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Michigan cuts to higher ed among worst in country

college diploma graduateShortchanging universities reduces access to higher education, hurts economy

By the Michigan League for Public Policy

LANSING — Michigan has cut funding to public universities and colleges deeper than 37 other states since the start of the Great Recession, according to a new report from the Center on Budget and Policy Priorities. As a result, tuition has risen dramatically, making it harder for many to go to college and for the state to attract businesses that rely on a well-educated workforce.

While per-student funding increased modestly, (4.8 percent), over the past year, Michigan cut funding for higher education overall by 28 percent since 2008, according to the report. That’s a decrease of $1,631 per student, when adjusted for inflation. Meanwhile, the average tuition at a public, four-year college in Michigan shot up by 21.5 percent or $2,050 — the 16th largest tuition increase in the country.

“Michigan needs more highly-educated workers to draw employers who pay competitive wages. Their workers will spend those wages in the community, boosting the economy of the entire area,’’ said Karen Holcomb-Merrill, policy director at the Michigan League for Public Policy, which helped release the report. “Smart investments in public colleges and universities will help Michigan’s economy. That’s what our state needs.’’

When the recession hit in 2008 and tax revenue dropped, Michigan, like most states, relied heavily on spending cuts. Michigan is now among just six states asking students and families to shoulder higher education costs (vs. state support) by a ratio of at least 2-to-1, the report found.

In 2013-14, Michigan increased state funding by $190 per full-time student. While that’s a positive step, the report finds 32 other states increased their per-student spending more.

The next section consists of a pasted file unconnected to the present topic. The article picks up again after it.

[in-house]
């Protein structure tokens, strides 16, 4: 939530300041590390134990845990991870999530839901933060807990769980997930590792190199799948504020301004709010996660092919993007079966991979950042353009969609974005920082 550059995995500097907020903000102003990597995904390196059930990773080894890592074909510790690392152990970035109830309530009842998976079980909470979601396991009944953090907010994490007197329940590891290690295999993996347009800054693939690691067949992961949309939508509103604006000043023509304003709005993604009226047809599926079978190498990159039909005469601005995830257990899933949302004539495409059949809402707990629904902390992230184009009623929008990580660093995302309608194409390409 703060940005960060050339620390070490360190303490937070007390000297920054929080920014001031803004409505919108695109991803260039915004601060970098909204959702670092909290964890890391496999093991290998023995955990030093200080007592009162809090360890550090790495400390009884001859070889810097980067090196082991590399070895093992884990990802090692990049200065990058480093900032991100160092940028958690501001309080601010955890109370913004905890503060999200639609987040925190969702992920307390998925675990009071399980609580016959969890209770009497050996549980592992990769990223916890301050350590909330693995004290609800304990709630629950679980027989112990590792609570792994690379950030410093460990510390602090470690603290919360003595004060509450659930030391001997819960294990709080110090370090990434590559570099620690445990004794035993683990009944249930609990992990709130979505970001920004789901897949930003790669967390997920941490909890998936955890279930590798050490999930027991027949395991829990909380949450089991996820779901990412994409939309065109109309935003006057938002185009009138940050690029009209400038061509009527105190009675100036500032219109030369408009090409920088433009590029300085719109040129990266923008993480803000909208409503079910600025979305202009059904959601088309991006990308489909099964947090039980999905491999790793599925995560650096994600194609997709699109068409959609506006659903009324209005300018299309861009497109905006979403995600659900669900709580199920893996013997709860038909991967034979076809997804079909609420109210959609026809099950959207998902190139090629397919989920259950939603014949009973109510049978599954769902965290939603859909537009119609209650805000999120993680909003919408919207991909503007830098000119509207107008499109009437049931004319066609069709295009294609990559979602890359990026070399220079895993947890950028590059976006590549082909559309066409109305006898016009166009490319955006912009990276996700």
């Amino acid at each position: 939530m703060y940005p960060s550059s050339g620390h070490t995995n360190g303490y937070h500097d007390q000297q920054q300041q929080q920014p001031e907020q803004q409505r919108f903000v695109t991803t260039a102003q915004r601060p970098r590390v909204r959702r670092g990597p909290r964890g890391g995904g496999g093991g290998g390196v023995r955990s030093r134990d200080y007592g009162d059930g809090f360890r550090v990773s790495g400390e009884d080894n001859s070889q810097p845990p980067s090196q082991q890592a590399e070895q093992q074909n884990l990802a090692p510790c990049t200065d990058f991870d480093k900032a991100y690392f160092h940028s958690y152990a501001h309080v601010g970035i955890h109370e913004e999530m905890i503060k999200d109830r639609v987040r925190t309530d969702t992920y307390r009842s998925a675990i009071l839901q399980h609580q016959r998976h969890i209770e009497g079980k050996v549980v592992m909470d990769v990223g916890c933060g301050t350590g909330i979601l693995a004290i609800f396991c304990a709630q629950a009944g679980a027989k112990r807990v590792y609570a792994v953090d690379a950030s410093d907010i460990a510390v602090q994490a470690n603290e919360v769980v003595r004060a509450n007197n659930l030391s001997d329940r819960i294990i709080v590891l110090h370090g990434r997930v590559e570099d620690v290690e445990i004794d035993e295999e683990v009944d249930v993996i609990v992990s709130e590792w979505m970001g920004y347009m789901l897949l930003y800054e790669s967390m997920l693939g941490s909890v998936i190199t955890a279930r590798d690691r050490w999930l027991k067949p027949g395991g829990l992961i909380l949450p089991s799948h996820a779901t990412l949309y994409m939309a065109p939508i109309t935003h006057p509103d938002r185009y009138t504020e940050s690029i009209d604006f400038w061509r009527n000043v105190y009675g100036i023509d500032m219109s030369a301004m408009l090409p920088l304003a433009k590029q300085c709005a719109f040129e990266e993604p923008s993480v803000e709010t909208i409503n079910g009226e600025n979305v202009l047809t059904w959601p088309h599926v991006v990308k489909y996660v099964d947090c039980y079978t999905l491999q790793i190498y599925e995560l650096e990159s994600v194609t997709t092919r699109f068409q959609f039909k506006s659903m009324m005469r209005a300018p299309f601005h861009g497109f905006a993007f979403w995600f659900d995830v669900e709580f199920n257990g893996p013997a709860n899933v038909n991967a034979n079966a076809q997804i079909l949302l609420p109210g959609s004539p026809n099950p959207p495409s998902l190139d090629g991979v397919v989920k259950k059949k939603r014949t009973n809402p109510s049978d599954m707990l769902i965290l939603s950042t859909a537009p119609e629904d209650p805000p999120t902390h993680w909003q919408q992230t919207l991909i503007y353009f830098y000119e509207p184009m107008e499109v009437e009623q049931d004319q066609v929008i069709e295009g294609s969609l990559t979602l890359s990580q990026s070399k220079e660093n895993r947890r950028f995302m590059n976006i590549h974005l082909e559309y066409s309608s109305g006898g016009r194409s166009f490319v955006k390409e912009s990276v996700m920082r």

Nationwide, states are spending 23 percent less than they did in 2008 on higher education, and tuition is up 28 percent. As a result, public colleges and universities nationwide have cut faculty positions, eliminated course offerings, closed campuses, shut down computer labs and reduced library services.

In Michigan, tuition is now the sixth-highest in the country and needs-based financial aid has suffered, particularly for students over 30 years old. Due to the elimination of several grant programs in 2009, no existing grant programs serve this purpose.

To reverse these trends, Michigan needs to make higher education a priority. A large and growing share of jobs will require college-educated workers, and the only way to make sure Michigan students are prepared is to keep higher education affordable. The state is moving in the right direction in requiring universities to limit annual tuition increases to 3.2 percent in order to receive all or part of their funding increases.

In order to make sure Michigan has enough money to fund higher education adequately, lawmakers must reject income tax rollbacks that have been introduced this session. They should also tread lightly in using general fund dollars to repair Michigan’s battered roads as other sources of revenue (fuel taxes) are available.

“More jobs in the future will require college-educated workers,” said Michael Mitchell, policy analyst at the Center on Budget and Policy Priorities and author of the report. “For the sake of its economy and future workforce, Michigan should start reinvesting in its colleges and universities now.”

The Michigan League for Public Policy, www.mlpp.org, is a state-level policy institute dedicated to economic opportunity for all. The Center’s full report can be found at: www.cbpp.org/cms/index.cfm?fa=view&id=4135.

 

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